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2 Top Stocks Down 55% to 73% to Buy Hand-Over-Fist

The first half of 2022 left no company unharmed. The Nasdaq Composite index is down a staggering 29.6% so far in 2022, with many individual stocks falling much more than that.

While some investors are starting to think about the back half of the year, long-term investors keep their eyes focused a bit farther out: the next five years or longer. If you're going bargain hunting right now and looking to buy stocks for the rest of 2022 and beyond, Adyen (OTC: ADYE.Y) and Global-E Online (NASDAQ: GLBE) -- which are 55% and 73% off their all-time highs, respectively -- look like potentially great choices.

1. Adyen

Adyen is a Netherlands-based digital payments processor. Many people likely have not heard of it, but they certainly know some of the company's customers: Microsoft, McDonald's, and Spotify. The company processed over 516 billion euros in 2021, 70% higher versus 2020. Adyen makes money on the transaction-based activity it facilitates, so if consumer purchase activity slows, the company will see less revenue. Because of this, worries about a recession in the U.S. and parts of Europe have fueled a 44% drop in the company's stock in 2022.

However, Adyen might not deserve to be down this much. In 2021, the company posted astounding growth figures, with revenue jumping 48% year over year to 1 billion euros. What's more impressive is that its free cash flow soared 53% year over year to 566.6 million euros, representing a 57% margin in 2021.

Adyen has one competitive advantage that helped it achieve these stellar results: It is the low-cost leader. To convince enterprise customers to rely more heavily on its platform, Adyen lowers its take rate as customers push additional total payment volume (TPV) through its platform. This results in activity growth that supersedes its lower prices. In 2021, the company's take rate decreased 14% year over year to 19.4 basis points, yet revenue still skyrocketed 48%.

The company plans to continue to leverage this appealing business model into sustained success over the medium term. Adyen is projecting mid-20% to low-30% annual revenue growth, while posting a stellar EBITDA margin above 65% for the foreseeable future.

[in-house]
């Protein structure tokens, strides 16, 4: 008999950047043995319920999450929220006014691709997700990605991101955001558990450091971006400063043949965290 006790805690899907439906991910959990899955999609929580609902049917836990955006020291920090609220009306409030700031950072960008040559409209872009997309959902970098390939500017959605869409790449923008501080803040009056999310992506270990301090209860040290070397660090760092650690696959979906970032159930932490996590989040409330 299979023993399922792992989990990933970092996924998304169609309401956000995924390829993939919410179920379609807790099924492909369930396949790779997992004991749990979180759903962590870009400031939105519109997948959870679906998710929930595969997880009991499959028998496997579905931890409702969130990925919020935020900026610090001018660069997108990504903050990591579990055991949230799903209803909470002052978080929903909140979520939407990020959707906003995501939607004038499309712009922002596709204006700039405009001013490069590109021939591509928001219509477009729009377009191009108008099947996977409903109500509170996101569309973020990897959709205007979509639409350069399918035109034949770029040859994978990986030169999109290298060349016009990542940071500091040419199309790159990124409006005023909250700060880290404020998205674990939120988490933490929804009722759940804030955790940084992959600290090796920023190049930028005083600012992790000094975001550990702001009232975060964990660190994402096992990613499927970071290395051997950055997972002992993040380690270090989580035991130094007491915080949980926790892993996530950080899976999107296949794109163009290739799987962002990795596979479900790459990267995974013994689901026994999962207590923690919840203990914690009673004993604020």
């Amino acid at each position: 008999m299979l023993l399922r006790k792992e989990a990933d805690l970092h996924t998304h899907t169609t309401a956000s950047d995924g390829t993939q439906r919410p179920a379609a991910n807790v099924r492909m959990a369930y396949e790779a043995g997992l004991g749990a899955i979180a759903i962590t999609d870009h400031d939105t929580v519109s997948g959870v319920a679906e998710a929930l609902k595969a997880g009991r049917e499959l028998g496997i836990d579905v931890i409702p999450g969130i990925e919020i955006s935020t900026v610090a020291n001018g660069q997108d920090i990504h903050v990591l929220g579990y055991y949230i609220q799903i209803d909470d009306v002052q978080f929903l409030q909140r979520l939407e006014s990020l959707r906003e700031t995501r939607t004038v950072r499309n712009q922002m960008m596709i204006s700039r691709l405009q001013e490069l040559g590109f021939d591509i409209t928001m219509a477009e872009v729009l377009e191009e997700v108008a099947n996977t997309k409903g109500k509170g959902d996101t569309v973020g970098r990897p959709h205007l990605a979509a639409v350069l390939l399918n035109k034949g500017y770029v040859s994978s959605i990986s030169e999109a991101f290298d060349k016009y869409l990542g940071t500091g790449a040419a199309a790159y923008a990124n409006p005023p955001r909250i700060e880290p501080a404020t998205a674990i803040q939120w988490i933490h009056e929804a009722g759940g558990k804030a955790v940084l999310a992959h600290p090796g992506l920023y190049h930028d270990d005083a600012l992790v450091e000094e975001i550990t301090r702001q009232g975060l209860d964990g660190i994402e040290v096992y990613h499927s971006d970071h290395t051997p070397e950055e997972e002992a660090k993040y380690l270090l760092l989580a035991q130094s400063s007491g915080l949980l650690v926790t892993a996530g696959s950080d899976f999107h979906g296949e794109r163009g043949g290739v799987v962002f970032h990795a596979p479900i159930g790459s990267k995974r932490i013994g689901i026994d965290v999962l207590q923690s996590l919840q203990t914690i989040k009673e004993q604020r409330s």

With the company's competitive advantage and its adoption thus far, Adyen looks like a high-quality stock. However, it isn't valued as such. The company trades at 22 times free cash flow, which is significantly lower than its past valuations. Since the beginning of 2020, shares have never traded this low, making it an appealing time to buy shares now.

At this valuation, it looks like a great time to get in on this disruptive player.

2. Global-E Online

Despite its continued operational success, Global-E is also trading at an all-time low valuation of 11 times sales. Global-E is trying to break down borders by helping e-commerce businesses increase their cross-border sales. It does this by easing frictions on factors that can prevent international e-commerce, like payments, shipping, differing languages, and even regulatory and legal requirements. While the company is small, it has caught the eyes of big-name brands like Adidas, which is using Global-E to expand into over 16 markets worldwide.

The company makes money from fees correlated to the gross merchandise volume (GMV) that it facilitates, so less activity means less revenue for Global-E. The company could get hit by investor concerns about a potential recession in the U.S., especially with 37% of its Q1 2022 revenue coming from U.S. merchants.

However, while the short term could be rough for Global-E, the long-term adoption of global commerce is only expected to grow. Forrester predicts that by 2023, the cross-border e-commerce market will reach $736 billion. Considering Global-E believes it will facilitate just $2.34 billion in GMV in 2022, this opportunity is wide open for the company.

The main risk, however, is that many e-commerce platforms offer a version of these services. For example, Amazon might offer these services if you sell on its platform. Global-E, however, targets large enterprises that run their own e-commerce operations. Therefore, its customers aren't typically ones that use services like Amazon.

The short term might be rough for Global-E if its merchants see a pullback in e-commerce spending, but it's clear that the long-term opportunity for Global-E is still immense. If the company can see stable adoption from new customers and increasing reliance from its existing customers over the coming years, Global-E could be a steal at today's prices.

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John Mackey, CEO of Whole Foods Market, an Amazon subsidiary, is a member of The Motley Fool's board of directors. Jamie Louko has positions in Amazon and Global-e Online Ltd. The Motley Fool has positions in and recommends Adyen N.V., Amazon, Global-e Online Ltd., Microsoft, and Spotify Technology. The Motley Fool recommends Adyen. The Motley Fool has a disclosure policy.


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